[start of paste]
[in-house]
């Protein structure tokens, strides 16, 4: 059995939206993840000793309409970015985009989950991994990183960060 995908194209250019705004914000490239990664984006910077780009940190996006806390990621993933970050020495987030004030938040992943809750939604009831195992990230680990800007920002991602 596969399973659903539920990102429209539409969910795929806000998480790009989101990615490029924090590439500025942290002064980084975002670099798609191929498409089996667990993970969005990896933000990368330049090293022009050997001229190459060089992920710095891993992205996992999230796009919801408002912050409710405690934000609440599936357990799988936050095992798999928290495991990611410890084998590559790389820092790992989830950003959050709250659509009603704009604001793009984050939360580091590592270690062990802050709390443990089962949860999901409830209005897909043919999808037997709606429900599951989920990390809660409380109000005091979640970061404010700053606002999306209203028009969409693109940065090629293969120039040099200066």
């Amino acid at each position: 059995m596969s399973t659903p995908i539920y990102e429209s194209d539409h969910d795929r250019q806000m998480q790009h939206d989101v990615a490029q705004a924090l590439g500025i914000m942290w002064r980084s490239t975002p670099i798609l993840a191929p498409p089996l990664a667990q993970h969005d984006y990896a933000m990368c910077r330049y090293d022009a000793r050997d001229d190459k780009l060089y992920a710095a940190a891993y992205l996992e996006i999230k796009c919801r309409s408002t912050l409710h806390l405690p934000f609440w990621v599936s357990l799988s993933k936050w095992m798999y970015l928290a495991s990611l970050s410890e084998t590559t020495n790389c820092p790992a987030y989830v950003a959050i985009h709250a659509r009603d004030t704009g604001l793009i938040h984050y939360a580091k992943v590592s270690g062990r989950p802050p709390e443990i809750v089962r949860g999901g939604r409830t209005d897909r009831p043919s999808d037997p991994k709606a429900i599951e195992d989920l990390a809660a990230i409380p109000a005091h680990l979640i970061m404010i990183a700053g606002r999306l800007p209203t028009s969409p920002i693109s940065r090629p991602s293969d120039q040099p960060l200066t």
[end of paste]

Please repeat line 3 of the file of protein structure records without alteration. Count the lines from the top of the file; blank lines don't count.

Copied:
């Amino acid at each position: 059995m596969s399973t659903p995908i539920y990102e429209s194209d539409h969910d795929r250019q806000m998480q790009h939206d989101v990615a490029q705004a924090l590439g500025i914000m942290w002064r980084s490239t975002p670099i798609l993840a191929p498409p089996l990664a667990q993970h969005d984006y990896a933000m990368c910077r330049y090293d022009a000793r050997d001229d190459k780009l060089y992920a710095a940190a891993y992205l996992e996006i999230k796009c919801r309409s408002t912050l409710h806390l405690p934000f609440w990621v599936s357990l799988s993933k936050w095992m798999y970015l928290a495991s990611l970050s410890e084998t590559t020495n790389c820092p790992a987030y989830v950003a959050i985009h709250a659509r009603d004030t704009g604001l793009i938040h984050y939360a580091k992943v590592s270690g062990r989950p802050p709390e443990i809750v089962r949860g999901g939604r409830t209005d897909r009831p043919s999808d037997p991994k709606a429900i599951e195992d989920l990390a809660a990230i409380p109000a005091h680990l979640i970061m404010i990183a700053g606002r999306l800007p209203t028009s969409p920002i693109s940065r090629p991602s293969d120039q040099p960060l200066t």